Spring Quarter 2017
Colloquia - H*** 160-190
Lower Division Courses
|HILD 2C||United States History||M. Hendrickson|
|HILD 7C||Race & Ethnicity in the United States||L. Alvarez|
|HILD 12||Twentieth Century East Asia||W. Matsumura|
|HILD 30||History of Public Health||Staff|
|HITO 87||Why Do Europeans Love and Hate America?||P. Patterson|
|HITO 87||Global History of Drugs||C. Edington|
|HITO 87||Piracy in Popular Culture||M. Hanna|
|HITO 87||Ming China in Short Stories||S. Schneewind|
Upper Division Courses
|HIAF 111||Modern Africa since 1880||Staff|
|HIEA 115||Social and Cultural History of Twentieth-Century Japan||W. Matsumura|
|HIEA 123||China Under the Ming Dynasty (1368-1644) (+)||S. Schneewind|
|HIEA 132||History of the People’s Republic of China||K. Gerth|
|HIEA 133||Twentieth-Century China: Cultural History||P. Pickowicz|
|HIEA 138||Women and the Chinese Revolution||W. Lu|
|HIEA 151||The Two Koreas: 1945-present||M. Ahn|
|HIEU 137||History of Colonialism: From New Imperialism to Decolonization||C. Edington|
|HIEU 144||Topics in European History: History Through Film-WWII and its Aftermath in Europe||M. Frolich|
|HIEU 145||The Holocaust as Public History||M. Frolich|
|HIEU 146||Fascism, Communism, and the Crisis of Liberal Democracy: Europe 1919–1945||P. Radcliff|
|HIEU 156||History of the Soviet Union, 1905–1991||R. Edelman|
|HILA 102||Latin America in the Twentieth Century||M. Vitz|
|HILA 121B||History of Brazil 1889 to Present||J. Graham|
|HILA 122||Cuba: From Colony to Socialist Republic||D. Widener|
|HINE 118||The Middle East in the Twentieth Century||H. Kayali|
|HINE 144||Topics in Middle Eastern History: Anthropology, Bible, and the Israelites||W. Propp|
|HINE 145||Islam and Science: The History of Science in the Middle East (600-1950)||N. Shafir|
|HISC 109||Invention of Tropical Disease||C. Edington|
|HISC 110||Historical Encounters of Science and Religion (+)||R. Westman|
|HISC 131||Science, Law, and Technology||T. Golan|
|HIUS 103||The United States and the Pacific World||S. Man|
|HIUS 123||History of New York City||N. Kwak|
|HIUS 130||Cultural History from 1607 to 1865 (+)||R. Klein|
|HIUS 131||Cultural History from 1865 to 1917||R. Klein|
|HIUS 133||The Golden Age of Piracy (+)||M. Hanna|
|HIUS 157||American Women, American Womanhood 1870 to Present||R. Plant|
|HIEA 171||Society and Culture in Premodern China (+)||W. Lu|
|HIEU 160||Topics in Ancient Greek History: Persuasion and Social Order in Classical Athens||Staff|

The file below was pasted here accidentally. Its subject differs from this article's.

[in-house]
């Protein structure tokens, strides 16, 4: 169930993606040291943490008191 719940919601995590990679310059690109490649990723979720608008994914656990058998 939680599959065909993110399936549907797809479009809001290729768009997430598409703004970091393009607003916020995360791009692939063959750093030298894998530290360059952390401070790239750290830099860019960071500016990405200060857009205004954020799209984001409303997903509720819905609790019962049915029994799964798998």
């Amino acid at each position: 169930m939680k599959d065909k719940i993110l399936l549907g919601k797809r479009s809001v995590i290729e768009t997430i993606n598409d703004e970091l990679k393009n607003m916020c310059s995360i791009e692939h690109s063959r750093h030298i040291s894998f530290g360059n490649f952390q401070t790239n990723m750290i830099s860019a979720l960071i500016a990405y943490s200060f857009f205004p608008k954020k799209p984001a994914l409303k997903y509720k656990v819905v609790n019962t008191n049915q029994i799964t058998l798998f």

|HIEU 171||Topics in Modern European History: Democracy in 20th Century Germany||F. Biess|
|HILA 162||Special Topics in Latin American History: Chile: Reform, Revolution, and Reaction, 1940s-Present||Monteon|
|HISC 180||Science and Public Policy||T. Golan|
|HITO 167||Global History of Sports in the Cold War||R. Edelman|
|HITO 178||A History of Seafaring in the Age of Sail||M. Hanna|
|HIUS 177||Asian American Historiography||S. Man|
Departmental ApprovalTo enroll in a colloquium you will need to request Department Approval by using the Course Pre-Authorization Request tool. In the justification field please answer the following questions:
- Why are you interested in taking the class?
- Have you taken any history classes before?
- Have you taken any other course on this period?
- How heavy is your schedule? -- we will have a lot of reading and writing.
- What kinds of papers have you written before?
|HIEA 271||Society and Culture in Premodern China (+)||W. Lu|
|HIEA 280||Topics in Pre-Modern Korea||Staff|
|HIEU 260||Topics in Ancient Greek History: Persuasion and Social Order in Classical Athens||Staff|
|HIEU 271||Topics in Modern European History: Democracy in 20th Century Germany||F. Biess|
|HIGR 207||Nationalism, Colonialism, and Race||T. Henry|
|HIGR 209||Historical Pedagogy||S. Schneewind|
|HIGR 215B||Research Seminar in Modern Chinese History||K. Gerth|
|HIGR 223B||Research Seminar in Medieval History||N. Caciola|
|HIGR 230B||Research Seminar in European History||P. Patterson|
|HIGR 239||Introduction to Science Studies||J.P. Pardo-Guerra|
|HIGR 240||Colloquium in Science Studies||C. Gere|
|HIGR 247B||Research Seminar in Colonial Latin America||D. Murillo|
|HIGR 257C||Historical Scholarship on Modern Middle East, Eighteenth to Twentieth Century||M. Provence|
|HIGR 265C||Historical Scholarship on American History||R. Plant|
|HIGR 267B||Research Seminar in United States History||D. Widener|